If you have been reading this blog for the last few years, you have seen me write about my neighbor Dar. The strong-willed, strong-minded, assertive Dar.
She visited me one evening about 7 weeks ago. Her 100 year old Dad lives with her and every once in awhile she needs to escape. So she waits until he falls asleep for his evening nap and scoots over here for 45 minutes.
She had walked her normal 3 miles that day. Diagnosed with a very rare blood disease, Waldenstrom Syndrome--a form of Hodgkins cancer, but no symptoms, so they are "watching it".
Two nights later, as I sat here in my computer room, looking out at her house, I saw an ambulance pull up and attendants going into her house. I naturally thought it was her Dad, but about a half hour later, the gurney came out and it was Dar, sitting on it.
The next day I called a couple of her friends here in the park--Jackie, who lives next door to Dar and right across the street from me--was in bed asleep and didn't know anything.
Dar's housekeeper who lives down at the end of the street didn't know either, but had Dar's daughter's phone number and would find out.
Dar's daughter, from North Carolina, had just come in that very morning. They were getting together so that Dar could make out her Will.
Two days later, I heard that Dar had been having extreme stomach pains and vomiting, so the ambulance was called. Tests had been done. She was to have surgery.
Now, this rare form of blood cancer can remain dormant for years and then appear in an internal organ. There is no known cure.
Dar had a tumor, the size of a large bake potato removed from her Pancreas and two smaller ones--lemon sized, removed from her kidney, liver and had her spleen removed.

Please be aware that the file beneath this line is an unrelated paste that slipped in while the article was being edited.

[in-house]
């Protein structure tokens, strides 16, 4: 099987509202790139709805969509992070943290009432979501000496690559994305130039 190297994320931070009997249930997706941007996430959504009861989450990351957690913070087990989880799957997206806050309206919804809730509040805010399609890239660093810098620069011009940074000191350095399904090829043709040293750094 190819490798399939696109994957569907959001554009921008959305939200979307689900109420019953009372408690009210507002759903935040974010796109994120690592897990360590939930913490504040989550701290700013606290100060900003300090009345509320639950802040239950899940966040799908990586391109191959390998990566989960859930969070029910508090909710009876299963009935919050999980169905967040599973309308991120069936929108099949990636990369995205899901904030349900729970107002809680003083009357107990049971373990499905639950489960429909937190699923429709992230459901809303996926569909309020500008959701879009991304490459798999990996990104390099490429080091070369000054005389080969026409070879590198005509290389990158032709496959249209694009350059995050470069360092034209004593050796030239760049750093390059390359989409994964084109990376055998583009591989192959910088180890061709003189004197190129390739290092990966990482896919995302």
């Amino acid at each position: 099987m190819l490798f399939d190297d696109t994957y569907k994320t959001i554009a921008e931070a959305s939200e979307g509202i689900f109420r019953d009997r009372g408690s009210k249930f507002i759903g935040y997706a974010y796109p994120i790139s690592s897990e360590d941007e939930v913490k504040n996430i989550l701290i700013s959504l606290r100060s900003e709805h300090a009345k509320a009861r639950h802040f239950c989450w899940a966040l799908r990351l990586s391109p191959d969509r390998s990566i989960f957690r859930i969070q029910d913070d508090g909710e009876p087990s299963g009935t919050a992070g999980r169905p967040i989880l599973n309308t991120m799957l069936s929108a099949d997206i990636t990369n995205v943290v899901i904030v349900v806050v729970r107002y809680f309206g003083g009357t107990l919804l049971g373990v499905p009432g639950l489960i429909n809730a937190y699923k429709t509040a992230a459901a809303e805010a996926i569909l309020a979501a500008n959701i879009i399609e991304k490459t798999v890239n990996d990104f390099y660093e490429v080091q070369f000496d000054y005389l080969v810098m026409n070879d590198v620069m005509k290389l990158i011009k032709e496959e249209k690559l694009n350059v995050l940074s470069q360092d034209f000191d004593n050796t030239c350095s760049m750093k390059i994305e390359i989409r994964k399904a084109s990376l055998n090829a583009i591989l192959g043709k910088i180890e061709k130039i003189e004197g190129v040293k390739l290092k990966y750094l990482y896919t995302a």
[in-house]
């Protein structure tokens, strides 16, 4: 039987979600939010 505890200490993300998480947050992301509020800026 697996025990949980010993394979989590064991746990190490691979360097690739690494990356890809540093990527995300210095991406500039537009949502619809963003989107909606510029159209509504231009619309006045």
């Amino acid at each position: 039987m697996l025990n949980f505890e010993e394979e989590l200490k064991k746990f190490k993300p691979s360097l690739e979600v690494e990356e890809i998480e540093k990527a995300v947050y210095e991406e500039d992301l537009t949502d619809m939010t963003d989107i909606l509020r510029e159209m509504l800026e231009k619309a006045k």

She was in hospital for 10 days and then came home on Friday, May 8th. The next morning, her daughter, Dad and her sat down for breakfast and all of a sudden, Dar said, "Oh", and fell over onto her left side. The day before Mother's Day--when her granddaughter was expected to arrive.
Back into hospital. She had a stroke.
She was in hospital for 10 days and they wanted to move her to a care/rehab facility, but the facility said she wasn't well enough for them to take care of her.
Finally got her moved in the last of May. Even though Dar could speak a bit and knew her daughter/Dad/granddaughter, within four days, she suddenly decided to turn her back to the door, refused to eat or drink and kept her eyes squeezed tightly shut and refused to speak.
Jackie went to visit her at the care center and said it was awful. Dar looked awful and Jackie wished she hadn't gone.
I told Jackie and Dar's other friends, "Dar is just waiting for her Angel to come and escort her home. Her faith is very steadfast and deep and she doesn't want to be here anymore."
Dar died Monday, June 7th.
Everyone was shocked, but I thought, if she did make it through the stroke with rehab, she'd still have some debilitating effects from it and then the cancer? Would she want to deal with the treatments? Would she want the pancreatic tumor to come back and kill her?
It feels very strange to look out these front windows and see her house all closed up, her car removed from the driveway. I keep expecting to see her pull in with her car. I keep waiting for her to open my door and walk in.
She had such a dynamic, strong, vibrant personality, that it feels like something is missing from out neighborhood.
Today, her kids opened up her house so family, neighbors and friends could gather together and talk about memories. It was a nice gathering.